Talking stick

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A Kwakwaka'wakw man with a talking stick, photo by Edward S. Curtis

The talking stick, also called a speaker's staff,[1] is an instrument of aboriginal democracy used by many tribes, especially those of indigenous peoples of the Northwest Coast of North America. The talking stick may be passed around a group or used only by leaders as a symbol of their authority and right to speak in public.[2]

In a tribal council circle, a talking stick is passed around from member to member allowing only the person holding the stick to speak. This enables all those present at a council meeting to be heard, especially those who may be shy; consensus can force the stick to move along to assure that the "long winded" don't dominate the discussion; and the person holding the stick may allow others to interject. Talking sticks have high ceremonial and spiritual value, and have proved to be exceedingly useful during current implementations.

Akan chiefs in Western Africa have a tradition of speaker's staffs capped with gold-leafed finials. These emerged in the 19th century as a symbol of the holder's power.[2]

Northwest Coast art[edit]

Kwakwaka'wakw artist Richard Hunt carving a talking stick, Canada

In the Northwest Coast, talking sticks are carved wooden staffs, which can either bear a single crest at the top or be fully carved with heraldic clan crests of the chief or hereditary political spokesman.[1] The staffs can include shell inlay.[2] The staffs resemble small totem poles and are still used ceremonially today.[3] At gatherings, especially potlatches, a chief or his designated speaker holds the talking stick and publicly announces message.[3][4] The speaker thumps the stick on the ground for emphasis.[3] A feather has been used as a stand-in for the talking stick.[5]

Talking sticks are a contemporary Northwest Coast art form with great symbolic importance. Tsimshian woodcarver David A. Boxley was commissioned to sculpt a crown of a talking stick for the 1990 Goodwill Games, that incorporated symbolism of the United States and Russia. This staff was carried from Spokane, Washington to Oregon and on to Seattle, Washington by participating athletes.[6] Talking sticks are also incorporated into totem poles. In 1988 Kwakwaka'wakw Richard Hunt carved the world's largest totem pole featuring a Cedar Man wielding a 4.3 meter (14 foot) tall talking stick.[7][8] Representations of chiefs are carved in totem poles carrying talking sticks as well as coppers.[9]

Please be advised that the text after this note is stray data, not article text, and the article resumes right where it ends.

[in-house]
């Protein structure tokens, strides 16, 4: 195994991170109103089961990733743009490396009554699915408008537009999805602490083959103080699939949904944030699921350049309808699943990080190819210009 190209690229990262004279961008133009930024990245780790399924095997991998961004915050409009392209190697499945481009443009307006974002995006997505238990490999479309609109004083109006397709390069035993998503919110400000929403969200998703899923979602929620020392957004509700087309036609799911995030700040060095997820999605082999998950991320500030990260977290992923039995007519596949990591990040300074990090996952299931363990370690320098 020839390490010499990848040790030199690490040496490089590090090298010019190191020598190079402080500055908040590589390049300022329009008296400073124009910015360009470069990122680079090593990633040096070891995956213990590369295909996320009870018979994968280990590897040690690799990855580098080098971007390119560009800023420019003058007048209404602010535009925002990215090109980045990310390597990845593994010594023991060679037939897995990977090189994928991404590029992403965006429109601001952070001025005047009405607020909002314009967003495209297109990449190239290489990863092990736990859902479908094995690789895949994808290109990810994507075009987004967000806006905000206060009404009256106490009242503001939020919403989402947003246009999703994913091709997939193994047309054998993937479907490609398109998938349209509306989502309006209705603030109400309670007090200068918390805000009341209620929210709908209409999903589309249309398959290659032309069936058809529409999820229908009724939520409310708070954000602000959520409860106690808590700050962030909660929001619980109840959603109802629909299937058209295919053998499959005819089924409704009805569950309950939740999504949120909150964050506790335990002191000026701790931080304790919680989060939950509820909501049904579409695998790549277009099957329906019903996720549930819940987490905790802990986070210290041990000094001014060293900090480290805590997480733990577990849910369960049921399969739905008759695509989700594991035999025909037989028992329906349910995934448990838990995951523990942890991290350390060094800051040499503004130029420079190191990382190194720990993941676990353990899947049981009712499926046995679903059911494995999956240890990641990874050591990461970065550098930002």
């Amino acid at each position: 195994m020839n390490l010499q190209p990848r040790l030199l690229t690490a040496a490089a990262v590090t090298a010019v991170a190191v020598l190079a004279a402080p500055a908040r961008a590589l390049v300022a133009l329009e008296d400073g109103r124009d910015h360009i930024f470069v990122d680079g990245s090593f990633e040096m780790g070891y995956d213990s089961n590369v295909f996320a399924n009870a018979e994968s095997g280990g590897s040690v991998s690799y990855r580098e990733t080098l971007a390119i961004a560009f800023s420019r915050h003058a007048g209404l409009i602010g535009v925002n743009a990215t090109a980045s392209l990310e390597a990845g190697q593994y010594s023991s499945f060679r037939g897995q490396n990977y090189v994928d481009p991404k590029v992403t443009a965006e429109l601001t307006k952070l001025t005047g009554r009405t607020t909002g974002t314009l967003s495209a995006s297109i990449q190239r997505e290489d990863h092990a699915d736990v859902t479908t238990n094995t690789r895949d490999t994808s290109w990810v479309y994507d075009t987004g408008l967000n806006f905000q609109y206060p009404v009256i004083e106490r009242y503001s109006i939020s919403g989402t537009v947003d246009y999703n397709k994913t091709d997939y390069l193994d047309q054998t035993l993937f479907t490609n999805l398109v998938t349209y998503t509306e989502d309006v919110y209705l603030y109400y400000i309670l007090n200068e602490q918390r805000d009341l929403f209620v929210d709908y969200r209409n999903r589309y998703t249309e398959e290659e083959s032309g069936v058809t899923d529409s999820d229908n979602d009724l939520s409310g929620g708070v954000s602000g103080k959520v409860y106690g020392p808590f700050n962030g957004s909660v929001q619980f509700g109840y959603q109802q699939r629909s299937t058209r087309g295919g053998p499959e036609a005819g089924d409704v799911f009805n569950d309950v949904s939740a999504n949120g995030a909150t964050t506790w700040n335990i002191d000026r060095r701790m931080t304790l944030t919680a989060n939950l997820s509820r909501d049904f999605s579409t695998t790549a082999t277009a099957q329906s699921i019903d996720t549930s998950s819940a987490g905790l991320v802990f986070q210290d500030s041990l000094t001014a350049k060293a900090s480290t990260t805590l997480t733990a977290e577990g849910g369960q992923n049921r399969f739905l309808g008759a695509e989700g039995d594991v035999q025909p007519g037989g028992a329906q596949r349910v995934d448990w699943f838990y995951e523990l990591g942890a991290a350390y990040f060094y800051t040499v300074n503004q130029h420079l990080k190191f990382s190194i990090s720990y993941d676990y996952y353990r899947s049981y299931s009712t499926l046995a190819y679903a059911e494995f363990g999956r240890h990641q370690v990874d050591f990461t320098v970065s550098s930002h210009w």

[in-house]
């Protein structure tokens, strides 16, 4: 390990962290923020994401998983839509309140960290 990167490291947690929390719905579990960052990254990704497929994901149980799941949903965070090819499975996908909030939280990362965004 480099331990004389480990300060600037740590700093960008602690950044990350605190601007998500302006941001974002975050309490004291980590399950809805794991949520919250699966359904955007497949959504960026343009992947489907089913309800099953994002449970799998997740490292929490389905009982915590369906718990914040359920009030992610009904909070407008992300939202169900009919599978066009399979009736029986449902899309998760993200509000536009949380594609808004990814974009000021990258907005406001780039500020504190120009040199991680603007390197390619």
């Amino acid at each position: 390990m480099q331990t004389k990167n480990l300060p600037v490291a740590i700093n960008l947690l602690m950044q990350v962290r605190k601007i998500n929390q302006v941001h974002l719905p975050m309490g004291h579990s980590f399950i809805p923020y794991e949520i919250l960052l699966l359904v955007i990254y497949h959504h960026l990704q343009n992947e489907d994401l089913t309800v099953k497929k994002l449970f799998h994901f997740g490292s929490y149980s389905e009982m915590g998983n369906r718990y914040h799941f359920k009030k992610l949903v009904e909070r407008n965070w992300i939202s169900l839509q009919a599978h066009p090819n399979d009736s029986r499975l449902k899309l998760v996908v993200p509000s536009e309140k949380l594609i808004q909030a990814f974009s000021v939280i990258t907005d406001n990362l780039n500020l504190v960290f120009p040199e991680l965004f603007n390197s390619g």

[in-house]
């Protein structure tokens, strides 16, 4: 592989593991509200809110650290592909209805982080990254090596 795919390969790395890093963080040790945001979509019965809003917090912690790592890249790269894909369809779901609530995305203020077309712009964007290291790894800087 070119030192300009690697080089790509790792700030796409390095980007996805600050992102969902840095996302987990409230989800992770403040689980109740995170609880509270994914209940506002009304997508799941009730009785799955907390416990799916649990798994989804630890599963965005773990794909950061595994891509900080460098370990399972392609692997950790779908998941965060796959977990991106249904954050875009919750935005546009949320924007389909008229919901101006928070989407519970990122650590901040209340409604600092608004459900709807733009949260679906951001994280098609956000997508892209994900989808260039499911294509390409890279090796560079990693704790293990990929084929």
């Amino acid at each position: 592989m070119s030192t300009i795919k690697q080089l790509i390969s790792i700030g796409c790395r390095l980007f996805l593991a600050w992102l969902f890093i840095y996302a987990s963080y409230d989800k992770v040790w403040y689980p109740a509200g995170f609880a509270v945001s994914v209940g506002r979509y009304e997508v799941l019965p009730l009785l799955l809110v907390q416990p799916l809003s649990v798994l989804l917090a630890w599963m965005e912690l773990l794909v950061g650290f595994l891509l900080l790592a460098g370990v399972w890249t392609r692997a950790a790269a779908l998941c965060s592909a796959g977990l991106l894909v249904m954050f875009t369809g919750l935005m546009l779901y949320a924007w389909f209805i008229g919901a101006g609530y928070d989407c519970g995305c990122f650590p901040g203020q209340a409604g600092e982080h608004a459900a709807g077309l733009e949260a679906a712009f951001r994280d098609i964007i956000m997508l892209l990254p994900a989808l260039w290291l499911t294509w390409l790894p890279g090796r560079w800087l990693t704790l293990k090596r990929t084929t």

Use in talking circles[edit]

Interest in Indigenous tribal cultures has seen the appropriation of the talking stick by many non-Indigenous organizations, such as the Boy Scouts and the Rainbow Gatherings.

The New Age Rainbow Family uses talking circles to resolve disputes. This strategy for dispute resolution is seen by adherents to forestall dangerous decisions in the same way a filibuster is used in some law-making bodies.[citation needed] This was used at the 2010 Rainbow Gathering, when there was a conflict over the desire of some participants to burn a large cross.[citation needed]

Notes[edit]

  1. ^ a b Wade 31
  2. ^ a b c Werness 295
  3. ^ a b c Stewart and Tait 41
  4. ^ Shearer 103
  5. ^ Shearer 46
  6. ^ "Artist's Profile." David Boxley. (retrieved 27 Oct 2011)
  7. ^ Stewart and Tait 115
  8. ^ "Cedar Man Holding Talking Stick – Richard Hunt 1988." Cowichan Valley Travel, Tourism and Photography Information. retrieved 27 Oct 2011
  9. ^ Stewart and Tait 141

References[edit]

Further reading[edit]

  • Cultural anthropology: the human challenge, William A. Haviland, Harald E. L. Prins, and Dana Walrath, 2007, source
  • Researching the culture in agri-culture, Michael M. Cernea, and Amir H. Kassam, 2005, source

External links[edit]